The Balancing Act: Performing With Littles

I was asked a question on social media a couple months ago that has sparked an ongoing conversation in my head: “Any tips for performing with littles?” And while I know I am not the authority on this, figuring out a balance with family life and performing is something I am crazy passionate about.

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5 Ways We Balance Performing + Family

First off, let me say that kids were not the plan. When Addison and I got married I told him straight out that it would probably be 10 years or so before I wanted them. Performing was (and is) life and I didn’t think I could do both proficiently. We graduated from WSU in Musical Theatre in 2012 and went on to work in entertainment in Walt Disneyworld. A few months into the job something shifted. I was not finding the fulfillment that I thought the job would bring and I still had a lot of contract to fill. I was searching for deeper and richer meaning in life. Purpose. And then all the sudden I wanted a baby more than anything in the world. I’ll never be able to explain this sudden call to motherhood in maybe the most inconvenient job to be pregnant. But it was so real and so important. From there I quickly got back on my feet to get back to my job and life continued on, church, social life and performing. And that was maybe the most surprising thing to me of all. I think in my head children meant that performing went on hold. And this leads me to my first point.

  1. Children don’t make your life end. Continue to be you and to follow the things that are important to you and grow as a well rounded person. They will find that there is more of a person to love and look up to. I would even dare to say that I would not be the quality of performer today if I didn’t have children. Since having children I have endured more pain, felt a deeper love than I could have imagined, become more empathetic for those around me and am more in tune with my own emotions—all of which affect my acting abilities. I would also say that kids made me prioritize my projects and be more selective, making me more of a rare-commodity to directors and forcing me to only go for projects that is in my ideal castability.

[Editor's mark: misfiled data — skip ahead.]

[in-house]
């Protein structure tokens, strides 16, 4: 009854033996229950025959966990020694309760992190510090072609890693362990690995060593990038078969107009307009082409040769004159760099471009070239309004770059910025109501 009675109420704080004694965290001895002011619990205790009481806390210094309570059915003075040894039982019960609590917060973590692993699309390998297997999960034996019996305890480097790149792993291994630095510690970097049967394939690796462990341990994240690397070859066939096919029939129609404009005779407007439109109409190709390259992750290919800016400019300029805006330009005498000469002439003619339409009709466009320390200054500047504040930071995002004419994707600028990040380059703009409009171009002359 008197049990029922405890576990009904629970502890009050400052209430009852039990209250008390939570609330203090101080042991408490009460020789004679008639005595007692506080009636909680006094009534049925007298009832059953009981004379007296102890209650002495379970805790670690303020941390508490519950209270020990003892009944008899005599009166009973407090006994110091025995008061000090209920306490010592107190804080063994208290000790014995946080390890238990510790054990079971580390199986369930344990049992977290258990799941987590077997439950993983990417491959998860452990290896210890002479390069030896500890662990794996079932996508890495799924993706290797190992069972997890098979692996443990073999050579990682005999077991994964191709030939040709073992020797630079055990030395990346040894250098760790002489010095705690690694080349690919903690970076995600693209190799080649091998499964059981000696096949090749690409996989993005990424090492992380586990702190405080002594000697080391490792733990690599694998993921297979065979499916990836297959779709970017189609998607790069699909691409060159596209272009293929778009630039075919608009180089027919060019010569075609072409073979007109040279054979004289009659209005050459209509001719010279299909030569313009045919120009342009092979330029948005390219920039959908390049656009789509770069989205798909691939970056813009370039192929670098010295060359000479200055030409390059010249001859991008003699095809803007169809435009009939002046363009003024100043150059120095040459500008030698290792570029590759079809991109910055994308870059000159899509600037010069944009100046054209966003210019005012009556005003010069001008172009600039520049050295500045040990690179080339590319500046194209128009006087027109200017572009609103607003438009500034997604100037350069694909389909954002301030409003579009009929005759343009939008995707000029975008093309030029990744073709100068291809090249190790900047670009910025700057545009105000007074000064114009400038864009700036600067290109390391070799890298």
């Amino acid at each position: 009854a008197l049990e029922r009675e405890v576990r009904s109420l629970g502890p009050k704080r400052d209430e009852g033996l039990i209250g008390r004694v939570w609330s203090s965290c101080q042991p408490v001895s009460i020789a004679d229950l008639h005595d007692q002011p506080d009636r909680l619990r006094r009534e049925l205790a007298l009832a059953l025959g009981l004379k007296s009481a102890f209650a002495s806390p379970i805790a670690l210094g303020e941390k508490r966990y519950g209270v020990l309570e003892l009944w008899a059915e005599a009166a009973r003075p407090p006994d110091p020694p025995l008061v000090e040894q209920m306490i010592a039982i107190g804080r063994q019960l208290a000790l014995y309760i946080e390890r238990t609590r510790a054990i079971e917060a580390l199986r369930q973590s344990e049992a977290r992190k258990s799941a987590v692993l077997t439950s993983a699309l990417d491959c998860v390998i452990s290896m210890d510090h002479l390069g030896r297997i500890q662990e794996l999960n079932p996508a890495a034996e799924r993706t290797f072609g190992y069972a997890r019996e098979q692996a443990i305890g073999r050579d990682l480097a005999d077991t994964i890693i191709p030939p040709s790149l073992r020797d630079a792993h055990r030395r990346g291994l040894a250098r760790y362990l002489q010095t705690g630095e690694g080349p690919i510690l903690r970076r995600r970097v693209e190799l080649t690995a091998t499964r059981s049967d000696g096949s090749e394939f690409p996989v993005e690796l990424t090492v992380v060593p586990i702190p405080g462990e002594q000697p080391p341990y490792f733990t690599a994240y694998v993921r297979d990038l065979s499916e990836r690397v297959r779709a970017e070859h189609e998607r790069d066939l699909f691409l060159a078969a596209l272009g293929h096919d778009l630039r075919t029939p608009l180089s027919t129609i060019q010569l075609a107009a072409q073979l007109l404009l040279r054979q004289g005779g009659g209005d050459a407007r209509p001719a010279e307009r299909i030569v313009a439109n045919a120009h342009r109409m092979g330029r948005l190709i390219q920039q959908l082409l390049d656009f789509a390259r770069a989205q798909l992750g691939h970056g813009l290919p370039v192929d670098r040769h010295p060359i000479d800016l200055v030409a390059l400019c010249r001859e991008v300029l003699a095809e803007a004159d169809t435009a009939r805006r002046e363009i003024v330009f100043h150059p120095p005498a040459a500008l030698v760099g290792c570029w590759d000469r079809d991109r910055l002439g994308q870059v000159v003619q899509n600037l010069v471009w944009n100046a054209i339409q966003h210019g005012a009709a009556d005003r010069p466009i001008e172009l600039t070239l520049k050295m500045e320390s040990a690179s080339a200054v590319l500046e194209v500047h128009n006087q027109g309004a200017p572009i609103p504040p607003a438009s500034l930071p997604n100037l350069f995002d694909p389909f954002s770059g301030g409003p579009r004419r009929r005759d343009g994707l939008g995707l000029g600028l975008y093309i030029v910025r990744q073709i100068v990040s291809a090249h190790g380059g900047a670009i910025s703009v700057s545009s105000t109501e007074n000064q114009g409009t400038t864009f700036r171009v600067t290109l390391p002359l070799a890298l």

When you’re pregnant with your first you’re so excited and anxious to do every little thing right, so we read books and things. One of the things that I read stuck with me (I believe it was in “Baby Wise” -Dr Robert Bucknam, M.D. and co-author Gary Ezzo) They said that having your world revolve around baby is tempting, but will not help the baby be independent or gain confidence. A baby needs to come into a family and understand that he/she is part of a team. That you all have a common goal. And sometimes it’s about the baby, but sometimes it’s about supporting Dad, and sometimes it’s about sacrificing for Mom. You all have equal pull as part of the family. Now, as a mother of 2 (age 5, and 1) this is more true than ever before. Both my husband and I do shows and other kinds of performing-random gigs, recordings, film, etc. It’s never steady, but our options are always abundant. Our schedules are never the same from week to week, and that’s how we like it. We spent a year or so after Disneyworld with the motto of saying, “yes” to everything. It was adventurous and doable at the times as we are constantly honing our skills in and learning what brings us joy and what brings us stress. We are much more selective and specialized now, increasing our value and enhancing our skills in select areas that we choose. We try to keep balance from week to week of doing stuff for each other. Sometimes the balance is watching the kids so Addison can get some time in at the gym, sometimes it’s Addison making dinner as I’ve been gone at shoots all day, sometimes it’s setting aside the million things I have to do to play a game with the kids. But also, it’s sometimes about the kids hanging out with a babysitter so that mom can go do a show and dad can go choreograph a show, or the kids having some quiet time so dad can edit photos.

2. Let kids be a part of your team. Kids are natural born helpers, they will feel a sense of pride as you succeed, the same as you do when they succeed. Let them help you. Tell them what you need from them. Make sure always return the favor when they need it.

3. You are the greatest example to your kids of what they’re capable of. Persue what makes you happy, it will give your kids permission to do the same.

I remember the day I found my mom’s “Treasures of Truth” book. It was a scrapbook of sorts, back in the day. I found pictures of her cheerleading and an article of when she sang, “The Impossible Dream” for her high school graduation. It dawned on me that day—mind you, I was like 17—that my mom was a real person, who had hopes and dreams, just like me. I remember wanting to let my kids know that I was a person with dreams early on. I wanted them to know that I was cool because I worked at Disneyworld, took voice lessons, did summer stock in West Yellowstone, and did a study abroad to London, twice. So whether that’s acting or softball for them, I want them to know that I am humble enough to continue learning-always, and brave enough to keep putting myself out there even when it’s scary.

4. Pursuing your dreams and having lots of interests helps you be relatable to your kids.